Jonas Dupuich Tells Us About ‘The Little Book of Bonsai’: Guest Post
By Jonas Dupuich
Some time ago, Michael Hagedorn suggested that he and I swap posts to share the stories of why we wrote our respective books: Bonsai Heresy in Michael’s case, and The Little Book of Bonsai in mine.
Jonas Dupuich and a pine he wired in Japan
I’d known about Michael’s interest in debunking bonsai myths for years, but I didn’t know what shape his book would take until recently.
I, too, had thought about writing a bonsai book for a long time, but didn’t start working on one until 2014.
What made me want to pursue such a project? After writing hundreds of posts on Bonsai Tonight, I didn’t feel like I could offer people who were new to bonsai a clear starting point for keeping their trees healthy. I wanted to change that, so I started writing a basic care guide.
I’d thought my first book would focus more on bonsai techniques as that’s what I’ve written so much about on the blog, but after interacting with enthusiasts who were struggling with the basics, I thought the best starting point would be the absolute beginning: how to water, how to fertilize, and how to identify a suitable spot for bonsai to grow.
After writing the first two chapters, life got in the way and I paused work on the book until I received a note several years later from an editor at Ten Speed Press. It turned out they were looking for an author to write a bonsai book aimed at beginners – almost the exact book I’d already started!
In March of 2018, on the same day I wrote my 900th post for Bonsai Tonight, I received a signed contract from the publisher. I also received a building permit to renovate my bonsai workshop. Within the space of a single day, I knew that 2018 would be a busy year.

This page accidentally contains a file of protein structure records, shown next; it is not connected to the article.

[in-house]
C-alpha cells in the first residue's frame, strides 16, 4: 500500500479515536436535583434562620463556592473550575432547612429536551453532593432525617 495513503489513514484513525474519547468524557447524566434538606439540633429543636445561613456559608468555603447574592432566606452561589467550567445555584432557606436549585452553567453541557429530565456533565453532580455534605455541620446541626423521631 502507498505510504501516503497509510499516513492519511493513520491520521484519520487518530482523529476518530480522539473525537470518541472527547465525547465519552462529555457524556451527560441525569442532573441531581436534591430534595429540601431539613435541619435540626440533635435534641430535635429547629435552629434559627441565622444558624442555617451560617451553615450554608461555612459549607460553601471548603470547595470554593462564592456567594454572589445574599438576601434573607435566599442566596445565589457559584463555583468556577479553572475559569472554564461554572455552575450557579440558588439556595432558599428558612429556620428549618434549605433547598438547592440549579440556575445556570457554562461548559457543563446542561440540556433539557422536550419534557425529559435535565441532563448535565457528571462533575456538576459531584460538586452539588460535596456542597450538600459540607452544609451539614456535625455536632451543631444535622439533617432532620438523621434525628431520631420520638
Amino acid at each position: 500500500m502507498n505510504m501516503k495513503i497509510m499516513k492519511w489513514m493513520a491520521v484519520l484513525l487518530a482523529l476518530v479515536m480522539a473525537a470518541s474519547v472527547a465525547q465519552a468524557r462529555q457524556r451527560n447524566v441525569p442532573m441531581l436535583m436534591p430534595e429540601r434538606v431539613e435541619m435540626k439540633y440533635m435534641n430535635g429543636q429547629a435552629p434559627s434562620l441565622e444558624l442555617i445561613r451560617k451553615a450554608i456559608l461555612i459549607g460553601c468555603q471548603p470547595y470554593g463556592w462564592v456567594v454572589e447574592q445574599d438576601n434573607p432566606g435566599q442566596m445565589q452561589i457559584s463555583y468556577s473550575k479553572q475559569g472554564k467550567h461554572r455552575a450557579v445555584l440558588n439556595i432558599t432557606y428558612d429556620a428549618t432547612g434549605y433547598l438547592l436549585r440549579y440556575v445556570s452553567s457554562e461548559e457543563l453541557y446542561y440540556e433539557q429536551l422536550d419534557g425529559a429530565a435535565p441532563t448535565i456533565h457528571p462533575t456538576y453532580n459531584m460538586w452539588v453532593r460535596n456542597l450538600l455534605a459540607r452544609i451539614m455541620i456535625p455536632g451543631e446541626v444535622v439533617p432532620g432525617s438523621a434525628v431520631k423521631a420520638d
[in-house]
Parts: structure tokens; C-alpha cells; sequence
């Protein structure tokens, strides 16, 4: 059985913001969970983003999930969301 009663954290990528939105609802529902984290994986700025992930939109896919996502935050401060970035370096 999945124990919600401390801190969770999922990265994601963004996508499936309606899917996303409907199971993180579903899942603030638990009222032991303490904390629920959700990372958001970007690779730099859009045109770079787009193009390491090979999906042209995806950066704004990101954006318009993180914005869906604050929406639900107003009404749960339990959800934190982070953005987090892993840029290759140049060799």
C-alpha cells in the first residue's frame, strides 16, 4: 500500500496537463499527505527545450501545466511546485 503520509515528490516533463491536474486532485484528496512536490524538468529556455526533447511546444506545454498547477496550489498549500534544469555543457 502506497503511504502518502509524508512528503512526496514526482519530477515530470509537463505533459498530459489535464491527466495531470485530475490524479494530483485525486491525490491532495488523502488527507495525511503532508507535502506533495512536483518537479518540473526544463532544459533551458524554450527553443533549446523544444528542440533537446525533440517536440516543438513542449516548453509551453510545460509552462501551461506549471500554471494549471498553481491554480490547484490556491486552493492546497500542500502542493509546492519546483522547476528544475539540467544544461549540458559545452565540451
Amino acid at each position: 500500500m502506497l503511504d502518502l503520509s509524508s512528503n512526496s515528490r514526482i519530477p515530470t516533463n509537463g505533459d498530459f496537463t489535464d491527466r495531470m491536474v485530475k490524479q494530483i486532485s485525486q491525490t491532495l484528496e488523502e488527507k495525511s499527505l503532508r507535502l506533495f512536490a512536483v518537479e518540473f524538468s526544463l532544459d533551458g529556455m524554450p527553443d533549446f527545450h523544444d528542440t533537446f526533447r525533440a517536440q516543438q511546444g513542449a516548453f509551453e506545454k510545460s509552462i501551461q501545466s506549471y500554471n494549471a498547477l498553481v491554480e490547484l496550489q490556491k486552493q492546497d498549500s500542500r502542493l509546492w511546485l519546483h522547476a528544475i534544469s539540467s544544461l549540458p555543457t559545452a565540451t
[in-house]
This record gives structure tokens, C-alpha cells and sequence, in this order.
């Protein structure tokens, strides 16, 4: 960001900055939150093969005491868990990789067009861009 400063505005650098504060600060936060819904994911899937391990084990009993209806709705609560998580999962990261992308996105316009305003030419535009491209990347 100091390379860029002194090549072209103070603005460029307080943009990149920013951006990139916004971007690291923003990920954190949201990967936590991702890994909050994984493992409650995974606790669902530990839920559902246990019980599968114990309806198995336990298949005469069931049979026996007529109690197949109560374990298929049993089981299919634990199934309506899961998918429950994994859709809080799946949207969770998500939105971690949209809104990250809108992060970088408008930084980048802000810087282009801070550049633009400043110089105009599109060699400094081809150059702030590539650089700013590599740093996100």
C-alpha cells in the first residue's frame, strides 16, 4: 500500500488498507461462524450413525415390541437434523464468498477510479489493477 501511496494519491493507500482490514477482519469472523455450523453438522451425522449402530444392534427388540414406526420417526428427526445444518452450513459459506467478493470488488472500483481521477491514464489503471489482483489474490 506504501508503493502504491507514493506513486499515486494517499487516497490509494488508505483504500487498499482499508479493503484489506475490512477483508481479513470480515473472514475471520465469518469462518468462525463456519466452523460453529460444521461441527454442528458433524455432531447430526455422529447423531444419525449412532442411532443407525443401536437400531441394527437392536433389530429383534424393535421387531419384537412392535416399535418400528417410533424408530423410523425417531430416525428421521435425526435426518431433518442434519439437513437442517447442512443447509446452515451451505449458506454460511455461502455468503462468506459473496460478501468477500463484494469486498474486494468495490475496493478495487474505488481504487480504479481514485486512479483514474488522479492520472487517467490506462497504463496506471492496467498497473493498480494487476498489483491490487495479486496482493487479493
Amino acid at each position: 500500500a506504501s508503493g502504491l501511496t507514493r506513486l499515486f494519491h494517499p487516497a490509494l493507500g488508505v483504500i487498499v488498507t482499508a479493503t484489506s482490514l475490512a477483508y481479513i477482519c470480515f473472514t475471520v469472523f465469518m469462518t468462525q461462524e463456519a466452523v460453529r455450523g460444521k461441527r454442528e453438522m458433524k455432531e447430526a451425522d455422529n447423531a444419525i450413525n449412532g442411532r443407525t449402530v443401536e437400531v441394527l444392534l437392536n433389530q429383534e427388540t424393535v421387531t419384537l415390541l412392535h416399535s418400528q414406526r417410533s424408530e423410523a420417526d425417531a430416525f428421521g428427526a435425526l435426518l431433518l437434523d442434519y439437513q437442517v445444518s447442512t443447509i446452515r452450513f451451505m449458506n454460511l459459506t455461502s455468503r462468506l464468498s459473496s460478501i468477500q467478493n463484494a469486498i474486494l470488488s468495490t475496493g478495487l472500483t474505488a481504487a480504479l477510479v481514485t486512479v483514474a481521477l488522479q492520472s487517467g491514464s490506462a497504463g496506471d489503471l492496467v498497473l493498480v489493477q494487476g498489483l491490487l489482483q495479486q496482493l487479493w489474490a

My main goal for the book was to provide answers to a few basic questions: How does one care for a bonsai? What makes a bonsai look like a bonsai? What are the basic techniques one needs to know as a beginner? How can one select a container for a tree or display it for others? Where can one find more information if they want to learn more?
I wanted to answer these questions and at the same time suggest that bonsai can have far more character and beauty than the mass produced trees we see in garden centers. For this, I selected the best trees I could find in my garden and in the gardens of several friends to illustrate the book.
By the time I submitted the finished manuscript, I had finally learned that writing a book about bonsai basics was much harder than I’d ever imagined.
Thankfully, some friends, including Michael Hagedorn, identified areas for improvement along the way and helped me get the book into shape before it went to the publisher. It was these conversations, and the conversations that followed when Michael was working on Bonsai Heresy, that made it clear to me that it’s time for more good conversations about bonsai.
I expect we’ll have more to say about that in the future. In the meantime, here’s a link to Michael’s post about Bonsai Heresy on my blog. I recommend you check it out!
Jonas, Boon, and myself in Boon’s garden around 2001. I believe this was taken at Boon’s very first Bonsai Intensive.
Find reviews and copies of The Little Book of Bonsai at Bonsai Tonight.
Great another book on Bonsai. I’ll probably spend the money, if only for the read on something that has held my fascination for years. I’d like to see a Bonsai book that tells the reader in, simple terms, the importance of branch selection, why one branch must be the first branch. Why is this branch more desirable than this other branch.
Maybe I just don’t grasp the abstraction but, my empirical thought process requires concrete basic understanding. Just as the nebari isupports the trunk, the trunk the branch, etc.,
As I said, I’ll find and read the tome and still be fascinated by the living art Thais Bonsai.